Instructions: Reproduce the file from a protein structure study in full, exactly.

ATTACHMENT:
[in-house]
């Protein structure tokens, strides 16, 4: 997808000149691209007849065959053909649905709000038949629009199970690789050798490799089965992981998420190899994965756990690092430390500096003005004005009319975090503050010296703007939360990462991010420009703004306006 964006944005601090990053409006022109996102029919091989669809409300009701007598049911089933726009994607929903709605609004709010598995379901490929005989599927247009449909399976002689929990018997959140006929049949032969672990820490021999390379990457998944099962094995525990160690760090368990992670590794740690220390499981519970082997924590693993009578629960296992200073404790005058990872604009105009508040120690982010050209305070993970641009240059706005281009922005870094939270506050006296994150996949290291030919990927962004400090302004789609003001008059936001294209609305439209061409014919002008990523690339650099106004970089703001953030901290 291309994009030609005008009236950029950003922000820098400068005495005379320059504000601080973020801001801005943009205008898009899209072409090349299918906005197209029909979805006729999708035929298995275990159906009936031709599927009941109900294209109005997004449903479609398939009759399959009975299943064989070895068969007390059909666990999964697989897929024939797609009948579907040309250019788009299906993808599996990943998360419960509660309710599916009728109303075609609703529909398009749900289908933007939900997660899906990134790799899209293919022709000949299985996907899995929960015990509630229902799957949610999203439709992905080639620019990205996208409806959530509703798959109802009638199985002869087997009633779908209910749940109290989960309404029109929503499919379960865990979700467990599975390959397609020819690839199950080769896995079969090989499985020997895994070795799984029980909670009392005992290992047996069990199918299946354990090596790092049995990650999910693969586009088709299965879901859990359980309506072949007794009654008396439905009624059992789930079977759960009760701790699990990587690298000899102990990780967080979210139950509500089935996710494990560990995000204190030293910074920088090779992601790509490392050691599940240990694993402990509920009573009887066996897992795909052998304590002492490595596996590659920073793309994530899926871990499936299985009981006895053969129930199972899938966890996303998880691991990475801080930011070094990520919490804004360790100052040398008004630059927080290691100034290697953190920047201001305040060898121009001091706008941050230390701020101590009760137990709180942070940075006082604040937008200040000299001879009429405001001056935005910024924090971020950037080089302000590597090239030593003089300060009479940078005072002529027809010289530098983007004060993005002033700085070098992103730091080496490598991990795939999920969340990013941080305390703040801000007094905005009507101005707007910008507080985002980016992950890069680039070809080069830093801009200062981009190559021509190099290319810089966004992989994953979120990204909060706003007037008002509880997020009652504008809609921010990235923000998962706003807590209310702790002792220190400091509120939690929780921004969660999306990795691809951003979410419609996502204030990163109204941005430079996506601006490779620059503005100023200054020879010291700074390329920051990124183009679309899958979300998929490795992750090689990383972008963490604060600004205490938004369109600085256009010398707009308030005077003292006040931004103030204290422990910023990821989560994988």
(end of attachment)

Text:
[in-house]
């Protein structure tokens, strides 16, 4: 997808000149691209007849065959053909649905709000038949629009199970690789050798490799089965992981998420190899994965756990690092430390500096003005004005009319975090503050010296703007939360990462991010420009703004306006 964006944005601090990053409006022109996102029919091989669809409300009701007598049911089933726009994607929903709605609004709010598995379901490929005989599927247009449909399976002689929990018997959140006929049949032969672990820490021999390379990457998944099962094995525990160690760090368990992670590794740690220390499981519970082997924590693993009578629960296992200073404790005058990872604009105009508040120690982010050209305070993970641009240059706005281009922005870094939270506050006296994150996949290291030919990927962004400090302004789609003001008059936001294209609305439209061409014919002008990523690339650099106004970089703001953030901290 291309994009030609005008009236950029950003922000820098400068005495005379320059504000601080973020801001801005943009205008898009899209072409090349299918906005197209029909979805006729999708035929298995275990159906009936031709599927009941109900294209109005997004449903479609398939009759399959009975299943064989070895068969007390059909666990999964697989897929024939797609009948579907040309250019788009299906993808599996990943998360419960509660309710599916009728109303075609609703529909398009749900289908933007939900997660899906990134790799899209293919022709000949299985996907899995929960015990509630229902799957949610999203439709992905080639620019990205996208409806959530509703798959109802009638199985002869087997009633779908209910749940109290989960309404029109929503499919379960865990979700467990599975390959397609020819690839199950080769896995079969090989499985020997895994070795799984029980909670009392005992290992047996069990199918299946354990090596790092049995990650999910693969586009088709299965879901859990359980309506072949007794009654008396439905009624059992789930079977759960009760701790699990990587690298000899102990990780967080979210139950509500089935996710494990560990995000204190030293910074920088090779992601790509490392050691599940240990694993402990509920009573009887066996897992795909052998304590002492490595596996590659920073793309994530899926871990499936299985009981006895053969129930199972899938966890996303998880691991990475801080930011070094990520919490804004360790100052040398008004630059927080290691100034290697953190920047201001305040060898121009001091706008941050230390701020101590009760137990709180942070940075006082604040937008200040000299001879009429405001001056935005910024924090971020950037080089302000590597090239030593003089300060009479940078005072002529027809010289530098983007004060993005002033700085070098992103730091080496490598991990795939999920969340990013941080305390703040801000007094905005009507101005707007910008507080985002980016992950890069680039070809080069830093801009200062981009190559021509190099290319810089966004992989994953979120990204909060706003007037008002509880997020009652504008809609921010990235923000998962706003807590209310702790002792220190400091509120939690929780921004969660999306990795691809951003979410419609996502204030990163109204941005430079996506601006490779620059503005100023200054020879010291700074390329920051990124183009679309899958979300998929490795992750090689990383972008963490604060600004205490938004369109600085256009010398707009308030005077003292006040931004103030204290422990910023990821989560994988």